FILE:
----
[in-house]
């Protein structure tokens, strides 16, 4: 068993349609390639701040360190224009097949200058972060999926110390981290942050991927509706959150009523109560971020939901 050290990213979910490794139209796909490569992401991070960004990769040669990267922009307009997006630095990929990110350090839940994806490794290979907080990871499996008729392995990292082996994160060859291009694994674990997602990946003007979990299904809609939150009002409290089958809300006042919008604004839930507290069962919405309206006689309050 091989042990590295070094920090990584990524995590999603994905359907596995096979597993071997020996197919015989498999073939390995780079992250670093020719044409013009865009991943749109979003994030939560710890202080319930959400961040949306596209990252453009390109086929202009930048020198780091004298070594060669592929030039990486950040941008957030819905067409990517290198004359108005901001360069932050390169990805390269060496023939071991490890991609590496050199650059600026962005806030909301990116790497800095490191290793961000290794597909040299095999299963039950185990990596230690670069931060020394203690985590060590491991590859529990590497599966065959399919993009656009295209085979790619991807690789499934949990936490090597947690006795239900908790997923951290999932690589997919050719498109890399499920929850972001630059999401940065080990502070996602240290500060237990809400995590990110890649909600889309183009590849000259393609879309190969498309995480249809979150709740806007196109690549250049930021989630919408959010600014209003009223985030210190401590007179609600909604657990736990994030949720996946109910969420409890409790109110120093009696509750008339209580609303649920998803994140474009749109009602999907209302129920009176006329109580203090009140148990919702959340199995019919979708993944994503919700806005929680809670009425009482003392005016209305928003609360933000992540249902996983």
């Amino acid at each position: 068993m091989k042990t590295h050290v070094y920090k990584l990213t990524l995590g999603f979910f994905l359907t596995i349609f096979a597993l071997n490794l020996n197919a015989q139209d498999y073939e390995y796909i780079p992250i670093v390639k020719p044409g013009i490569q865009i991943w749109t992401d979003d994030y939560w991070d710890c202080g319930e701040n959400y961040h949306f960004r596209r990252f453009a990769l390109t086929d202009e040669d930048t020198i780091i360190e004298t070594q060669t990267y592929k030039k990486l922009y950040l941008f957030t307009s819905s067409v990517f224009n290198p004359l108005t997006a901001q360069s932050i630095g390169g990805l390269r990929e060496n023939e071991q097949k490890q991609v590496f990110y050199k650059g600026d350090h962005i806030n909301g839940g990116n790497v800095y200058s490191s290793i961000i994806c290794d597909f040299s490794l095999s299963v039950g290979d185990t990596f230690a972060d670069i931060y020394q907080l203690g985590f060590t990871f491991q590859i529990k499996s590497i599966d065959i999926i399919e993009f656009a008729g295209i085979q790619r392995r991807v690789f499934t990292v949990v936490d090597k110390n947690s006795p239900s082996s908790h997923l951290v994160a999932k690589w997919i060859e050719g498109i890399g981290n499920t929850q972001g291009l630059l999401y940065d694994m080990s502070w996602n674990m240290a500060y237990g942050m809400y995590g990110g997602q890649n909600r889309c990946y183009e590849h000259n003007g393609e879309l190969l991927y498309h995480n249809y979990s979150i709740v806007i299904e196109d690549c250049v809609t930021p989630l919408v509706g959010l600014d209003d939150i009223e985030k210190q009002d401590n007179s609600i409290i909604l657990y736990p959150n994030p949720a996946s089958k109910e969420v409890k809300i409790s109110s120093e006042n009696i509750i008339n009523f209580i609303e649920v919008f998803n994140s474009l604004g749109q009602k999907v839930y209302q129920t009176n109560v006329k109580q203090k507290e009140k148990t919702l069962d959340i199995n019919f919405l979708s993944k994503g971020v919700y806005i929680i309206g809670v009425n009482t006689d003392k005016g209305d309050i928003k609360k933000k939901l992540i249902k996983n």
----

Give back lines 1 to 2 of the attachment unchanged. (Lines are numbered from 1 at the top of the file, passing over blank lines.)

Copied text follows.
[in-house]
């Protein structure tokens, strides 16, 4: 068993349609390639701040360190224009097949200058972060999926110390981290942050991927509706959150009523109560971020939901 050290990213979910490794139209796909490569992401991070960004990769040669990267922009307009997006630095990929990110350090839940994806490794290979907080990871499996008729392995990292082996994160060859291009694994674990997602990946003007979990299904809609939150009002409290089958809300006042919008604004839930507290069962919405309206006689309050 091989042990590295070094920090990584990524995590999603994905359907596995096979597993071997020996197919015989498999073939390995780079992250670093020719044409013009865009991943749109979003994030939560710890202080319930959400961040949306596209990252453009390109086929202009930048020198780091004298070594060669592929030039990486950040941008957030819905067409990517290198004359108005901001360069932050390169990805390269060496023939071991490890991609590496050199650059600026962005806030909301990116790497800095490191290793961000290794597909040299095999299963039950185990990596230690670069931060020394203690985590060590491991590859529990590497599966065959399919993009656009295209085979790619991807690789499934949990936490090597947690006795239900908790997923951290999932690589997919050719498109890399499920929850972001630059999401940065080990502070996602240290500060237990809400995590990110890649909600889309183009590849000259393609879309190969498309995480249809979150709740806007196109690549250049930021989630919408959010600014209003009223985030210190401590007179609600909604657990736990994030949720996946109910969420409890409790109110120093009696509750008339209580609303649920998803994140474009749109009602999907209302129920009176006329109580203090009140148990919702959340199995019919979708993944994503919700806005929680809670009425009482003392005016209305928003609360933000992540249902996983």